Lamia - Chapter 18

Published at 4th of August 2023 05:34:33 AM

Chapter 18

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Even if Hallowe’en only involved staying home and handing out candy, it was a good excuse for dressing up, and that was always fun.

Christian checked that he had everything he needed laid out on the bed and the top of his dresser, then stripped to change. Val would be here in a couple of hours, and he wanted to be ready well before she did.

Girl’s underwear, substantial enough to keep boy bits tucked back more or less out of the way, and shimmery-gold pantyhose over legs he’d shaved earlier; a bra, into which he tucked a pair of balloons with peanut butter inside, shifting them around until they were symmetrical and stable.

The dress had been his mother’s, and she’d given it to him with her blessings a couple of Hallowe’ens ago. Peacock-blue with a swirly pattern in vivid green and purple, it reached to his knees, and the sleeves fit close down to his elbows and flared into dramatic bells from there to his wrists.

He’d bought a pair of comfortable knee-height black boots with low heels some time ago, because they worked with most of the costume ideas he came up with for any situation.

With half a dozen chunky plastic bangles on one wrist, it actually didn’t look too bad, he decided. Since he wasn’t all that confident about his ability to do anything more elaborate with his hair than a ponytail or a simple braid, he brushed it out and used an elastic hairband, the blue similar to the dress, to pull it back from his face while leaving it otherwise loose. That was going to have to do.

Lying on the dresser, next to the glass box they normally lived in, was a pair of earrings.

Cecilia had made them, incredibly delicate things knotted from embroidery thread in a rainbow of colours. With help from her own hulder friend Hanna and from Rosa’s harpy friend Iambe, she’d woven into them a subtle illusion.

Watching in the mirror, he slipped them into place. Because they were irreplaceable for both sentimental and practical reasons, he added regular earring backs onto the hooks to make sure they couldn’t slip off by accident and get lost.

The illusion didn’t change anything dramatically, just softened lines a bit, smoothed out the tone and texture of his skin, made his lips look more full, blurred just enough to make the rest of his preparations look just a little more realistic. Despite having been created during his last year of high school, they did nothing to make him look younger. That wasn’t their purpose.

Iambe had been the first to start referring to Chris with female pronouns whenever those earrings were in play; when Chris had gone along with it, the rest of the family had done so as well. No one had ever made a fuss about it. It just sounded sensible. They were meant to enhance the impression of being a girl, so why undermine that by using masculine pronouns, even for internal dialogue? Gender labels mattered about as much as orientation labels did: mostly they were something being applied from outside in an attempt to categorize something that, for Chris, lacked any hard edges.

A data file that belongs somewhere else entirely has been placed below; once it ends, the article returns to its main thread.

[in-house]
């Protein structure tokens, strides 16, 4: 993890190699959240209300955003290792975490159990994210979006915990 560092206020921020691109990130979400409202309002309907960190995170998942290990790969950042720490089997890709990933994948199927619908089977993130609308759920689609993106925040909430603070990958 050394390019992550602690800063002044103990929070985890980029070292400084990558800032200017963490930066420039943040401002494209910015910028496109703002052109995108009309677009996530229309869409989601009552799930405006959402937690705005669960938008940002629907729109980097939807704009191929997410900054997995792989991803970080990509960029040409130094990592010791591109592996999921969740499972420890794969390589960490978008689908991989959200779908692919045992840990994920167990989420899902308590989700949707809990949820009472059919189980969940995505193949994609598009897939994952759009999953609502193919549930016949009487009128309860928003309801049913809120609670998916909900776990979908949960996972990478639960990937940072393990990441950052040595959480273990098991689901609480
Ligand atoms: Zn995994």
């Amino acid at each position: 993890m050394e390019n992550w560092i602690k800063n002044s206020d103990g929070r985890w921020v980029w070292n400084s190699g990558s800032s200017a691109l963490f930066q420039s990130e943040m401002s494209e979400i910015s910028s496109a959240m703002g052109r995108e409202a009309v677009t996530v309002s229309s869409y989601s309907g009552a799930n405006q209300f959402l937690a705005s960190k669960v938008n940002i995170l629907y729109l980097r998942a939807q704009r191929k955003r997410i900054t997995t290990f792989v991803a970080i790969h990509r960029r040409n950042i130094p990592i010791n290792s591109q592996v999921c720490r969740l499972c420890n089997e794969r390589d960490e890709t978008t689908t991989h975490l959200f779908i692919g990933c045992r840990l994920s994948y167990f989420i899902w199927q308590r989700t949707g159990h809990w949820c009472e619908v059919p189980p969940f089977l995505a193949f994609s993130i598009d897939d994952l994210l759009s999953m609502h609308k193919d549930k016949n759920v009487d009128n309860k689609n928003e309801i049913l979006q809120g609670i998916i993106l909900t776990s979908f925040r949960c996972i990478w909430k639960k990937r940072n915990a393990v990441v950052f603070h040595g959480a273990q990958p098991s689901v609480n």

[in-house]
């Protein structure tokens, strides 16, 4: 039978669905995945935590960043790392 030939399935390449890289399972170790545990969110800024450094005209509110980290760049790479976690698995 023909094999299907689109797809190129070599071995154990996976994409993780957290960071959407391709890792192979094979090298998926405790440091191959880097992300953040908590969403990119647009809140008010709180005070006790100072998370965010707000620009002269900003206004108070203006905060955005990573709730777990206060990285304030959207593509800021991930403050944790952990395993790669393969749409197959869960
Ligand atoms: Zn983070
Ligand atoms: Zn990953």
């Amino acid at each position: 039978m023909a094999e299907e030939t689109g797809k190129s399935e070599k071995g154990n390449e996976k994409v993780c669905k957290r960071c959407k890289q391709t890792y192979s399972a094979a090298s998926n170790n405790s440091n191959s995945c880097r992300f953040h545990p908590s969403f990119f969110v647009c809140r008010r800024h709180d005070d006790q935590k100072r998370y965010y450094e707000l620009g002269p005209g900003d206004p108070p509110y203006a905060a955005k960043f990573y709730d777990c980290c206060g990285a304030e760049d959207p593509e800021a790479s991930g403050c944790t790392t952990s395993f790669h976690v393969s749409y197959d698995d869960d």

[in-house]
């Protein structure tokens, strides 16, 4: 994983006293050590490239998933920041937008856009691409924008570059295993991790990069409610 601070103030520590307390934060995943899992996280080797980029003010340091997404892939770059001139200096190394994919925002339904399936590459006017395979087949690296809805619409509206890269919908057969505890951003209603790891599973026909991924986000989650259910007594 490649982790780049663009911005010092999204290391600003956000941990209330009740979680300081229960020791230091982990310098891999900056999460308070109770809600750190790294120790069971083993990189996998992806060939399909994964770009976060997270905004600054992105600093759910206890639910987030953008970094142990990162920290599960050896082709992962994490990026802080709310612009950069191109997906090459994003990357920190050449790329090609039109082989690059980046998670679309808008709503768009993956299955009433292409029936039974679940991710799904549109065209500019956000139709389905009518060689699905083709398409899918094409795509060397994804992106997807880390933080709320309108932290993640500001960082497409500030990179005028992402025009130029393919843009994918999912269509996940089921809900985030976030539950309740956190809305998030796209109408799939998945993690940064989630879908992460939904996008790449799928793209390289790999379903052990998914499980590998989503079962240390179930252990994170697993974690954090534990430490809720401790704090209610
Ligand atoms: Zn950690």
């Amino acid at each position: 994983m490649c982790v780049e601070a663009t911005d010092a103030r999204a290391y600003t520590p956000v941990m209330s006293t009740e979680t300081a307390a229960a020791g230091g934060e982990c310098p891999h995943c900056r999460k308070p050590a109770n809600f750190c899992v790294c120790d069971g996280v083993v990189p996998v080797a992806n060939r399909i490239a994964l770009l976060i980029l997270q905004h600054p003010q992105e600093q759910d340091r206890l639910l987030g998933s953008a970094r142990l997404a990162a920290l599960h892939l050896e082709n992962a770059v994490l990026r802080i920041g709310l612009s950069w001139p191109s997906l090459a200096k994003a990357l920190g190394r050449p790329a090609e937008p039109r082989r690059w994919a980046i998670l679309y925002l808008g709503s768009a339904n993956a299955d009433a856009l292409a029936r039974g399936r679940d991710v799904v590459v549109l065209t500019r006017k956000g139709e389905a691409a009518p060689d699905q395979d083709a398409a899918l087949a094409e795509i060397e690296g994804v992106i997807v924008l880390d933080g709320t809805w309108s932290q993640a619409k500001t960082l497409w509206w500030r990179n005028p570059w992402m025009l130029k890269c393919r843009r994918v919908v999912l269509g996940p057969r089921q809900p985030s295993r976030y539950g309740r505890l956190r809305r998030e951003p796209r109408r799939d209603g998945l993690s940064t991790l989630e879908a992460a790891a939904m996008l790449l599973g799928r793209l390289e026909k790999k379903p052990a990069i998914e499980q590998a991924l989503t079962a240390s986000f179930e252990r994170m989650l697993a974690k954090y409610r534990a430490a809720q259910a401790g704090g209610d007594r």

All dressed, with the earrings on, she had only makeup left to do. She couldn’t afford the really good kind, especially not when she used it so rarely, but she did know reasonably well how to use what she’d picked up. A little research at the public library had confirmed what she’d expected for the era: go heavy on the eyeliner and blue eye shadow, but stick with just darkening her lips with a matte bronze that looked natural on her golden skin and leave it at that. Doing makeup while leaning over the dresser with a reading lamp on wasn’t ideal, but she could manage.

Knuckles rapped on the half-open bedroom door.


Mark pushed the door open, and paused. “Well. That’s... colourful.”

Christian winked at him in the mirror with one half-painted eye. “Hallowe’en is fun.”

“Hallowe’en is worth the effort of illusion? Which you aren’t very good at?”

“I’m terrible at illusions. This was a present from my grandmother. Also not great at illusions but it’s a small one.”

“Your grandmother gave you an illusion to help you look like a girl. Seriously.”

“Yes, and my mom taught me how to do makeup and stuff. I’ve been doing girl costumes for Hallowe’en and for parties and things since forever. Why?” She switched to a deeper blue for the outer corners.

“I... nothing. Forget I said anything. I’m the last person to care what you wear or how it fits with gender roles, whether it’s special occasions or every day.”

“Now you’re being silly. It’s way too much work for every day, for those of us who can’t just visualize a look and have it come out perfectly. And makeup and a lot of extra clothes get expensive. Plus trying to figure out whether I’m going to have to explain to anyone... not worth it, I just don’t feel that strongly about it. But it’s fun when I have a reason. Was there something you wanted?”